The complete Apple iOS guide for IT administrators
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There are a lot of hoops to jump through when it comes to Apple iOS application development.
First developers have to learn Xcode, the integrated development environment for iOS. Then they must navigate a labyrinth of certificates, licenses and profiles, all of which come with different expiration dates and renewal rules. If they are able to make it through to the other side, they still have to figure out the best way to deliver apps to users.
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Cut through the chaos to find out how the iOS app publishing process works, what the app delivery options are and more.
How does Xcode work?
Xcode, runs on Macs and has everything developers need to build OS X, Apple Watch, Web and iOS apps. Since 2014, Xcode uses Swift for its coding language rather than Objective-C, which is a difficult language for developers to learn and transition to. With iOS 9, Apple introduced Swift 2.0. Developers can put their code into a Git repository and share it with other groups to collaborate on the development process.
Xcode's model-view-controller approach makes managing the code in each app easy with tools such as the Interface Builder, which lets developers drag and drop different visual controls into the app code. AutoLayout helps developers control the app's presentation based on the size of the user's screen. With Storyboard, developers can see what each screen of the app looks like, and Preview Mode delivers a sneak peek of what the app will look like when it's done.
Xcode is free to use, but if developers want to publish their apps to iTunes or the Mac OS X Store, they have to pay $99 for an annual developer's license.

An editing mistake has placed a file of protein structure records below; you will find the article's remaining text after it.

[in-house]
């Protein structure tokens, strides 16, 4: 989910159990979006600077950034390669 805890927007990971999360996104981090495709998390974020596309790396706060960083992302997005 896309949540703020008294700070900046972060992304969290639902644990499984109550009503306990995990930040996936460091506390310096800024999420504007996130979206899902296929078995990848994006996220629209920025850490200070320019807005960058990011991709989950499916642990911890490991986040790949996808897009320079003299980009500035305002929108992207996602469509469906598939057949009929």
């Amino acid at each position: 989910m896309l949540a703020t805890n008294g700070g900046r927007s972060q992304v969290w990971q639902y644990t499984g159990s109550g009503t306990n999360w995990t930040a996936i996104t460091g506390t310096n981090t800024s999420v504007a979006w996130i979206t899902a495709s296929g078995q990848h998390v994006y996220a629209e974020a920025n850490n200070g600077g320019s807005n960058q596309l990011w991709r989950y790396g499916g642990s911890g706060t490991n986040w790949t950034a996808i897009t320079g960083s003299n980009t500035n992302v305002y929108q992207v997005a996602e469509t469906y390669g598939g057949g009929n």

What's the deal with the app publishing process?
Even if developers know how to use Xcode, getting an iOS app published is no simple feat. The first step is to register in the iOS Developer Enterprise Program, which costs $299 per membership year. Once an organization is enrolled, its developers each have a provisioning profile, which they can use to sign iOS apps with an enterprise certificate and choose which devices the app runs on. Each certificate lasts a calendar year. As a result, developers have to republish their apps every year with a new certificate.
The fun doesn't stop there, though. The developer also has to send a certificate signing request to the iOS Provisioning Portal. Once the certificate signing request is approved, the developer can sign the app for an unlimited number of devices. These certificates last three years.
What options exist for delivering apps to users?
Once developers are through the iOS application development maze of certificates, they can use Apple's App Store to deliver apps to users. The Volume Purchasing Program lets organizations deliver apps to users' devices without associating them with an Apple ID.
There are alternatives to the app store. Admins can deliver their iOS apps to users over the air from a Web server without ever having to connect a device to the iOS Configuration Utility host. Users simply click a URL to download the apps, and IT can protect the apps with encryption so only authenticated users can access them.
In addition, admins can deliver apps through iTunes, but this approach is only realistic when users connect their iOS devices to a PC or Mac running that software. Another method that requires a connection to Mac or PC is Apple Configurator, which works best when admins are setting up around 30 devices at once.
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Eddie Lockhart asks:
What is the most challenging part of iOS mobile application development?
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